The Manhattan Institute last year commissioned polls in a number of states on public attitudes regarding government workers. One of the questions dealt directly with an issue the Michigan Legislature will face during a one-day session scheduled for Aug. 15: closing the school pension system to new employees, and instead giving them generous 401(k) contributions.

Here’s what 400 Michigan voters were asked about the issue in a poll conducted by Douglas E. Schoen, LLC between Aug. 29 and Sept. 5, 2011, and what they thought:

Do you favor or oppose moving all new public employees from a defined benefit plan to a defined contribution plan?

Stay Engaged

Receive our weekly emails!

TOTAL FAVOR: 51 percent

TOTAL OPPOSE: 36 percent

Strongly favor: 30 percent

Somewhat favor: 20 percent

Strongly oppose: 19 percent

Somewhat oppose: 17 percent

Not sure: 13 percent

The Michigan Senate has already voted for a bill to do what the majority in this poll supported — to close the “defined-benefit” school pension system to new employees (Who Voted "Yes" and Who Voted "No"). The Michigan House has voted instead to keep enrolling new school employees into a somewhat less generous defined-benefit pension system (Who Voted "Yes" and Who Voted "No")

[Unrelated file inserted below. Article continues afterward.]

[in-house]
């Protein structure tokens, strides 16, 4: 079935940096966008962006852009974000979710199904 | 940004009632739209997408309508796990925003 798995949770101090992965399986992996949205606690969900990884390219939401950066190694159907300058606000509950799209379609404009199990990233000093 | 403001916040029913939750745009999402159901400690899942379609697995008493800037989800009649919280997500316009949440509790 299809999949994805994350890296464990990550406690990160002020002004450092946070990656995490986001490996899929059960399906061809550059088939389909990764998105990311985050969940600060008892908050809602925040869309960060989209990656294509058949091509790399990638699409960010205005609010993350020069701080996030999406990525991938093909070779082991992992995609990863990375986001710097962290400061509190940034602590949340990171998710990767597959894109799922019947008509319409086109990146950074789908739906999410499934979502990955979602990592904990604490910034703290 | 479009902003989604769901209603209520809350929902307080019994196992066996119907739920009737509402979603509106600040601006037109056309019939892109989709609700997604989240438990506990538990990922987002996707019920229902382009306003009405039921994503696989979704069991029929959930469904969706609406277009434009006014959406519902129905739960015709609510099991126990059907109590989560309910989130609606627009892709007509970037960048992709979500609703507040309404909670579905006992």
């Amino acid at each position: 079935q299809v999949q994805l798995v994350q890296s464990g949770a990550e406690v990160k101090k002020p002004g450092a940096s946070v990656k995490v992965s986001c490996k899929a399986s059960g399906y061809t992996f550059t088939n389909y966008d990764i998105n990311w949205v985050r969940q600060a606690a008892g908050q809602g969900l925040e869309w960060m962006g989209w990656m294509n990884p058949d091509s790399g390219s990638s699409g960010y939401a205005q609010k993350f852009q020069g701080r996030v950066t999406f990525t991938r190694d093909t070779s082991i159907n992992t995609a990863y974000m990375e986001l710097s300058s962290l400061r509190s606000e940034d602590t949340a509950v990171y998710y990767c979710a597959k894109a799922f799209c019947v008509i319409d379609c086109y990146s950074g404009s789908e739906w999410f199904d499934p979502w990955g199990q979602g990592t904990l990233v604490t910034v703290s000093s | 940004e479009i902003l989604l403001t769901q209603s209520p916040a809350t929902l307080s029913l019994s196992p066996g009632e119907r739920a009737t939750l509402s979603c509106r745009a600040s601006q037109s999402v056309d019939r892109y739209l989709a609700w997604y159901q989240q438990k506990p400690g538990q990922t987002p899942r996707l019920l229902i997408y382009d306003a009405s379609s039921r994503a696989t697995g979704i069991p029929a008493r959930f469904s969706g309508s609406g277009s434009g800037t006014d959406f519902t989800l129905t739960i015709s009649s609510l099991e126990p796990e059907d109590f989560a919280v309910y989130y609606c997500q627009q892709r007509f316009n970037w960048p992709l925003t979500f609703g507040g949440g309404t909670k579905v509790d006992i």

Michigan taxpayers are currently on the hook for $27.8 billion in unfunded school and state government employee pension liabilities, an amount that increased $6.1 billion in just the last year and $12.7 billion in two years. Under the Senate-passed pension reform bill, no new long-term taxpayer liabilities would be created when new school employees are hired. Under the House-passed version, every new hire creates new long-term taxpayer liabilities. Based on the state’s record of chronic pension underfunding, the likelihood is high that these, too, will eventually become unfunded liabilities.

~~~~~

Related Articles:

Reitz on Overcriminalization

July 15, 2016 MichiganVotes Weekly Roll Call Report

More Michigan Cities Meeting Financial Needs

Close MPSERS to Stretch Dollars Further

Closing School Retirement System the Right Choice

Oklahoma Shows Pension Reform Can Boost a State's Credit Rating